Automotive Powertrain Technologies
The Automotive Powertrains Technologies Laboratory is concerned with the reduction of pollutions and the climate gases by road vehicles. The focus is on advanced catalytic converters, increasing powertrain efficiency and the switch to renewable energy. The lab cooperates internally with various groups in the fields of materials research, battery systems and tribology and with research and industrial partners in the field of basic research and prototyping. It consists of the research groups Vehicle Systems, Powertrain Technologies, Exhaust Aftertreatment and Future Mobility Demonstrator.
Combustion process for gas engines
Commercially available natural gas/biogas engines for road vehicles are slightly modified gasoline or diesel engines. As a result, they do not fully use the potential of methane, a fuel very suitable for internal combustion engines. We are working on new low-emission and more efficient combustion processes, which are specially optimized for gas operation. This is achieved, for example, through high peak combustion pressures, high ignition energies, exhaust gas recirculation and adapted turbocharging and mixture formation. We are also optimizing combustion processes for gases with high hydrogen content.
ETHZ, Politecnico die Milano, Volkswagen AG Group Research, FPT Motorenforschung AG, Horizon2020/SBFI, BFE
Ignition spark spectroscopy
The ignition of different methane gas compositions is investigated in an optically accessible constant volume cell (a).
By means of spark induced plasma spectroscopy, atomic and molecular spectral characteristics in the spark plasma are determined (b), which allow conclusions to be drawn about the mixture composition, plasma temperature and electron density at the time of ignition.
This allows a detailed understanding of the processes involved in flame formation in gas engines.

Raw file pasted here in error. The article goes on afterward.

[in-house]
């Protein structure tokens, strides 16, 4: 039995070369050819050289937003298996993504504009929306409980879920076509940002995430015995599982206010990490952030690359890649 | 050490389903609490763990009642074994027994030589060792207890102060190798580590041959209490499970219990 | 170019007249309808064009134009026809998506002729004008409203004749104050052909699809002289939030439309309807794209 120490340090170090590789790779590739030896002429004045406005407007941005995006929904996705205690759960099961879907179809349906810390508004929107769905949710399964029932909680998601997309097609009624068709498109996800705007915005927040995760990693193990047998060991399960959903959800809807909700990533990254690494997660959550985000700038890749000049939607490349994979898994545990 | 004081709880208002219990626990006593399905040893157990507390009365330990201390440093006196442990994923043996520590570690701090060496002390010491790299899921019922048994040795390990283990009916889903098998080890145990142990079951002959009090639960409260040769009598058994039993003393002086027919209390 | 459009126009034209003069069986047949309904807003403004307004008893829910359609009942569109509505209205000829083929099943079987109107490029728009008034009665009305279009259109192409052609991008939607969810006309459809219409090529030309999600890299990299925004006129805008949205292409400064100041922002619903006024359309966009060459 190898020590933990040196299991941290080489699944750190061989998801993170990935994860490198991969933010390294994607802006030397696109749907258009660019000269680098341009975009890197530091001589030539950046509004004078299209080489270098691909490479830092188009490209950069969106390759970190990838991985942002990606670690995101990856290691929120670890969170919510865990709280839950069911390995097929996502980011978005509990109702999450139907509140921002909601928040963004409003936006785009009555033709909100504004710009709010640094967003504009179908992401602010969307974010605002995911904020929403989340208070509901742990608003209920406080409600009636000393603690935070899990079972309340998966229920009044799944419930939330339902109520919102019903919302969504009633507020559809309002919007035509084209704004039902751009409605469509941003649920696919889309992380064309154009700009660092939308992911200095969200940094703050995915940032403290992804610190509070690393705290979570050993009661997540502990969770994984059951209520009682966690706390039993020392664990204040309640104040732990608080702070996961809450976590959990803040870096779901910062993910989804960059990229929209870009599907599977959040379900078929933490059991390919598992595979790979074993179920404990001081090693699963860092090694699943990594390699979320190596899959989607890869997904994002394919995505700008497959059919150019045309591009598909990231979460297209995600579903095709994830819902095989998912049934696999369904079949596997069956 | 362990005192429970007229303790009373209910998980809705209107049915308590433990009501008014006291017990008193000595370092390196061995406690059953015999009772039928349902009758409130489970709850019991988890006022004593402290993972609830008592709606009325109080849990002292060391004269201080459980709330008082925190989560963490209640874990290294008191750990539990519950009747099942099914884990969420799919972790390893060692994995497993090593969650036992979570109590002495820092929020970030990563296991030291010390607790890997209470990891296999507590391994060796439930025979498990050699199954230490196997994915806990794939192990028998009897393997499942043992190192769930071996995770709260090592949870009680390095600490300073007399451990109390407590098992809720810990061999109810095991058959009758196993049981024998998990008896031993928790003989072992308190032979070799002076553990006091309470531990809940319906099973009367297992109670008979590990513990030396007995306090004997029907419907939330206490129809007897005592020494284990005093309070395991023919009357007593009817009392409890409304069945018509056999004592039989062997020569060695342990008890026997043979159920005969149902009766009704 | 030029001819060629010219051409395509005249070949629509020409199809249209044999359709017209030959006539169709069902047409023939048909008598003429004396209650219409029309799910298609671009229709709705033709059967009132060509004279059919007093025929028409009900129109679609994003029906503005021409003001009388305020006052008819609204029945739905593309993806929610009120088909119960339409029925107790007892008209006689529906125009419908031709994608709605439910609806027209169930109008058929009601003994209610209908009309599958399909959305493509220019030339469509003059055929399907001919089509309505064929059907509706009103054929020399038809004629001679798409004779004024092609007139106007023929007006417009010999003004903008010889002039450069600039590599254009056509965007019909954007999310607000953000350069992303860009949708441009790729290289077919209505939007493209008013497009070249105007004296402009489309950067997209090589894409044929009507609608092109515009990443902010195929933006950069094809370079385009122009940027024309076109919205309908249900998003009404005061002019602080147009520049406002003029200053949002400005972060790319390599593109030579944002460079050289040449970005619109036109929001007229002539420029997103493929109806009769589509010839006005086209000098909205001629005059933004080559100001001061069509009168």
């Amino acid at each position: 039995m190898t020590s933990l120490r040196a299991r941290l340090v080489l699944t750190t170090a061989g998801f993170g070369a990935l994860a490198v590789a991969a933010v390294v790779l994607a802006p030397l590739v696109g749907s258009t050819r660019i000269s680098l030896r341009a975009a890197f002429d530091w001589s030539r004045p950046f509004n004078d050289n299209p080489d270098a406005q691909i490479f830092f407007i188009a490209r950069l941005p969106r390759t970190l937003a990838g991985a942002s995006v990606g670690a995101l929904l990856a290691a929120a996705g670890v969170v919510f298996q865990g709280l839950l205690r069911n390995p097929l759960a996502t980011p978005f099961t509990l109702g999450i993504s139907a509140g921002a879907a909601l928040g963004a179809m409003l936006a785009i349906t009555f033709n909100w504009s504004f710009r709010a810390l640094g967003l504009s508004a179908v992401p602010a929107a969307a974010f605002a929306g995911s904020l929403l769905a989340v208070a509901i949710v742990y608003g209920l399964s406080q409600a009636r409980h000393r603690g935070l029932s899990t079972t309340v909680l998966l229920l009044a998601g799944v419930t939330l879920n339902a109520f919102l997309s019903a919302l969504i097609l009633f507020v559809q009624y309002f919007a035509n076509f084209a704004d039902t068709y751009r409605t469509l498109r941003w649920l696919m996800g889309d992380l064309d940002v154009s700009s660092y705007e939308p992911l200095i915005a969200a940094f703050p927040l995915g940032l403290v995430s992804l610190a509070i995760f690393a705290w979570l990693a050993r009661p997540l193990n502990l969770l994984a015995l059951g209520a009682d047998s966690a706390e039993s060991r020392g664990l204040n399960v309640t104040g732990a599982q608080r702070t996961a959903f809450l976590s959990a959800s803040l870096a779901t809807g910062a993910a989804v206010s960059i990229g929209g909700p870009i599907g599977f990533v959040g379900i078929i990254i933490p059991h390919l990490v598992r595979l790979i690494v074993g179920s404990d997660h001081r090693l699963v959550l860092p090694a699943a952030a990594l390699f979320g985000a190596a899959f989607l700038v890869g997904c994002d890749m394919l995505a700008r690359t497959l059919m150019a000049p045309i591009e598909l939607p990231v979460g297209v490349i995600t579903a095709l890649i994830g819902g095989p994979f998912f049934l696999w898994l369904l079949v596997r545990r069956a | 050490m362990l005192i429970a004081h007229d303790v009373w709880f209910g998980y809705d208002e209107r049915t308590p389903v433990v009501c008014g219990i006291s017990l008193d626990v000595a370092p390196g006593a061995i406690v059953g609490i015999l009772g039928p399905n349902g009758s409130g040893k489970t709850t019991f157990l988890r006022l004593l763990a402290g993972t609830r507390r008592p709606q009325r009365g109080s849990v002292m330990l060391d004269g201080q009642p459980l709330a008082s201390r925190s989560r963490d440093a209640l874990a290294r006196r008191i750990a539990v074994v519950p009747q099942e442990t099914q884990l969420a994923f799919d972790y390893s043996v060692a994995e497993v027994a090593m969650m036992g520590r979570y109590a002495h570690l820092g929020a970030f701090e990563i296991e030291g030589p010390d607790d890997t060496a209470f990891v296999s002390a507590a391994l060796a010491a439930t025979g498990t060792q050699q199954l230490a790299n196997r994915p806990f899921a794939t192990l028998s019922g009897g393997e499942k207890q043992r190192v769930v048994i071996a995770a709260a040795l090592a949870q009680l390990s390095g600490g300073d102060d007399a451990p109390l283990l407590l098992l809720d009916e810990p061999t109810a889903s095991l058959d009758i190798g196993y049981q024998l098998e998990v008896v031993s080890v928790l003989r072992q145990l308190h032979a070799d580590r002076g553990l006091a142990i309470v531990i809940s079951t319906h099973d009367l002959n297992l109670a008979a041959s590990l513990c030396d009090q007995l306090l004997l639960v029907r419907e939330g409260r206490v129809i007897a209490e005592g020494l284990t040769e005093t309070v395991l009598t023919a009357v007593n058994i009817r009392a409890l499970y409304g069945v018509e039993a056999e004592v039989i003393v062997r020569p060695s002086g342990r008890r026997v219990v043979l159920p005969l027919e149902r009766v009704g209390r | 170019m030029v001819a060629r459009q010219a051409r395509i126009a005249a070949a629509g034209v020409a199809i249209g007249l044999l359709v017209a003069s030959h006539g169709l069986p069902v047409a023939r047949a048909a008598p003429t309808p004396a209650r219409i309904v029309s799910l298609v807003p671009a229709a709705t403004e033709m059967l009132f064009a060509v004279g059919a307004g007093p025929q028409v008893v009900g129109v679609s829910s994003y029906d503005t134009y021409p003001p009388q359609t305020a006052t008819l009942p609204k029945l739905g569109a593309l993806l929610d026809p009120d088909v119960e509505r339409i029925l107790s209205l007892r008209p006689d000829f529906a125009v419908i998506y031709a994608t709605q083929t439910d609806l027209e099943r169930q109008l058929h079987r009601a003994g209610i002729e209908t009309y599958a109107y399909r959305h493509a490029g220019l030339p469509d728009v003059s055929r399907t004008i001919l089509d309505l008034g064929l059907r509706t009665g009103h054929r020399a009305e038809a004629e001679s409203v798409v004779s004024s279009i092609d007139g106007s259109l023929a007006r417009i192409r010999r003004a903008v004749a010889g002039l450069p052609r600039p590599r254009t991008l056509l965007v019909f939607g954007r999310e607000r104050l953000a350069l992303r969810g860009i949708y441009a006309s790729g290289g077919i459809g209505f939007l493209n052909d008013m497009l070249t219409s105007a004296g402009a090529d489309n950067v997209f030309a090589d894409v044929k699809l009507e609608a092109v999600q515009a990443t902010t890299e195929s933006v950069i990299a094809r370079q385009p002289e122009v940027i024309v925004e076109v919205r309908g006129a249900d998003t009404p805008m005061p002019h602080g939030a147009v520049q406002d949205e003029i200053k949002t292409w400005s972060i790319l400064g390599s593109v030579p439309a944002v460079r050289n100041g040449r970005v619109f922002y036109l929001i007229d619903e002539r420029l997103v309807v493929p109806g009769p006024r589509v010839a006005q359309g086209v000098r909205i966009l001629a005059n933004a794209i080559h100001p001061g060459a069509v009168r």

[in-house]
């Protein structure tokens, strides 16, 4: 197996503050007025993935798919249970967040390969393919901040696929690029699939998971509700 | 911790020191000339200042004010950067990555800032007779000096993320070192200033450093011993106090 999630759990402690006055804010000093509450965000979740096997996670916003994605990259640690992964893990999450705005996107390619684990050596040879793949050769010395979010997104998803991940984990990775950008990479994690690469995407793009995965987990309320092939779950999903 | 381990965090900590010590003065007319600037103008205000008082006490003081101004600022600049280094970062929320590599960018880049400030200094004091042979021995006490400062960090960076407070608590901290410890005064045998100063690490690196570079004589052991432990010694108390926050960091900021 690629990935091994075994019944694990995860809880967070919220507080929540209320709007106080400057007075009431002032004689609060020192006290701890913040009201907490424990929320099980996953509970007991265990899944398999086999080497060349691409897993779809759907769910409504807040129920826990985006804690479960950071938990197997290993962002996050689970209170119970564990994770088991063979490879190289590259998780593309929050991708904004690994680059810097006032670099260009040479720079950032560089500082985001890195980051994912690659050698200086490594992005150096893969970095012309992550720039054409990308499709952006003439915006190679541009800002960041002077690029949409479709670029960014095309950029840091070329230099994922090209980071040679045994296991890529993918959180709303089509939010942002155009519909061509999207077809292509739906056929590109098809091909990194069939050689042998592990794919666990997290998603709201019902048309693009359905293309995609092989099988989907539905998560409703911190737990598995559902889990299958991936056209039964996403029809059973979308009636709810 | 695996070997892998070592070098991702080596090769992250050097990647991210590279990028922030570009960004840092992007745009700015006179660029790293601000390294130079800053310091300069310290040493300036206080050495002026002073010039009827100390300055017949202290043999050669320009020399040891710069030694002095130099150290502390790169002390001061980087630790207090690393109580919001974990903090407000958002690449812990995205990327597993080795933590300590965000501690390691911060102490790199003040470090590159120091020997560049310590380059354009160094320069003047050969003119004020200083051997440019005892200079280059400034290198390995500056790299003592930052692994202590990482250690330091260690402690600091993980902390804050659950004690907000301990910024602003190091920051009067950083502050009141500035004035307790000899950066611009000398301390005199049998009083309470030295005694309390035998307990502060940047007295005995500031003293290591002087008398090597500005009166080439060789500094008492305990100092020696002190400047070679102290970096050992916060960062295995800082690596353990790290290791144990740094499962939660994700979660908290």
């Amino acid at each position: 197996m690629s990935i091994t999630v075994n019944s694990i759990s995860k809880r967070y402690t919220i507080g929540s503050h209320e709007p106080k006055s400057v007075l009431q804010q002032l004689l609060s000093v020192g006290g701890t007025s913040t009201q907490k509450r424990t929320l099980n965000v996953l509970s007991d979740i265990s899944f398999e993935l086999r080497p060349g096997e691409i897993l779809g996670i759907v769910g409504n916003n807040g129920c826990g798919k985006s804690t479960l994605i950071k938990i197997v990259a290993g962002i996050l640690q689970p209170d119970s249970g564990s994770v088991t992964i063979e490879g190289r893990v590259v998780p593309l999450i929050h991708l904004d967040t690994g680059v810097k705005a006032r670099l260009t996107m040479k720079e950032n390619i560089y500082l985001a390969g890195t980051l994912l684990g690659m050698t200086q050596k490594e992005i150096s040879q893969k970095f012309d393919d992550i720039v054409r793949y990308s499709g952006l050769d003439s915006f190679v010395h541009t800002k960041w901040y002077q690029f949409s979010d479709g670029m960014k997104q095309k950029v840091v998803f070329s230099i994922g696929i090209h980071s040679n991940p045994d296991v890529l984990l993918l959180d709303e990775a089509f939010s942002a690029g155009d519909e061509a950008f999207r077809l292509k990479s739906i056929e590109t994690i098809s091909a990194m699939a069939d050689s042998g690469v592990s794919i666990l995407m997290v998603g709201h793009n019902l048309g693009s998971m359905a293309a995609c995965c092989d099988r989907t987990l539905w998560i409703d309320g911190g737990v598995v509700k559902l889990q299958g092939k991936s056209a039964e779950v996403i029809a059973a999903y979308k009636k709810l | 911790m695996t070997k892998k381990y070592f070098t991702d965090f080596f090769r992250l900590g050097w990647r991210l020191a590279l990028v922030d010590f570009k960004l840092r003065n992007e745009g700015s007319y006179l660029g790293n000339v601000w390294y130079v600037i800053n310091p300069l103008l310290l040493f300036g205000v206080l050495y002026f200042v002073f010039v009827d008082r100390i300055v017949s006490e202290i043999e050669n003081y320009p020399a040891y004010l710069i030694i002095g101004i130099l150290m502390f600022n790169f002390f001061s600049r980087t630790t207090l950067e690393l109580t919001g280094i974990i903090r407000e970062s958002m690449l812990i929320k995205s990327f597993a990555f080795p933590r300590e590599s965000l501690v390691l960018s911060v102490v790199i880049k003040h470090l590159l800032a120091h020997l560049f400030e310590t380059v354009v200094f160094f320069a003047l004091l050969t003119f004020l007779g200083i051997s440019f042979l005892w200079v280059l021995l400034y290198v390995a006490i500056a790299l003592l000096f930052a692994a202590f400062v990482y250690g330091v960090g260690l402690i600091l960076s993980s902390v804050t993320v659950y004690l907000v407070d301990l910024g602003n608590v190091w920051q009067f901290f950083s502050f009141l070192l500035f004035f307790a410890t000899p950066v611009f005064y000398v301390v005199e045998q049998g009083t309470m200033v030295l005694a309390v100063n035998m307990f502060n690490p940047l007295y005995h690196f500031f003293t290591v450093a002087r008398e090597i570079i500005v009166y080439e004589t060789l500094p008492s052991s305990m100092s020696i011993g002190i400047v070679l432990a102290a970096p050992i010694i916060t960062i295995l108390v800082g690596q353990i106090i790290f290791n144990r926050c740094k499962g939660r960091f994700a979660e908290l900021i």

Partner:ETHZ, Volkswagen AG Group Research, FOGA
Fluid mechanics investigations of AdBlue injection, gas entrainment and wall loading
The injection of reactants (AdBlue) into the exhaust gas of diesel engines is carried out in a high-temperature flow test rig with laser-optical measuring methods (a).
The nanostructure and size of the particles generated by internal combustion engines is revealing for their reactivity and toxicity. By means of TEM investigation and image processing, particle size and properties of the graphene layers are investigated. The investigations include particles from diesel, gasoline and gas vehicles. In addition, particles from aircraft turbines are investigated.
Another focus is micro- and nanoparticles from brake wear.
Real fuel consumption approach
The standard fuel consumption data of a vehicle contains only limited information about the energy demand of the vehicle in reality. The real fuel consumption and CO2 emissions, however, are decisive for the climate balance of a vehicle. A method was therefore developed with which the energy requirement and thus also the CO2 emissions of the real vehicle operation (including auxiliary consumers) can be determined. The aim is to be able to calculate real consumption to an accuracy of ±10% on the basis of a few usage parameters (proportions of city, out-of-town and motorway journeys, payload).Partner: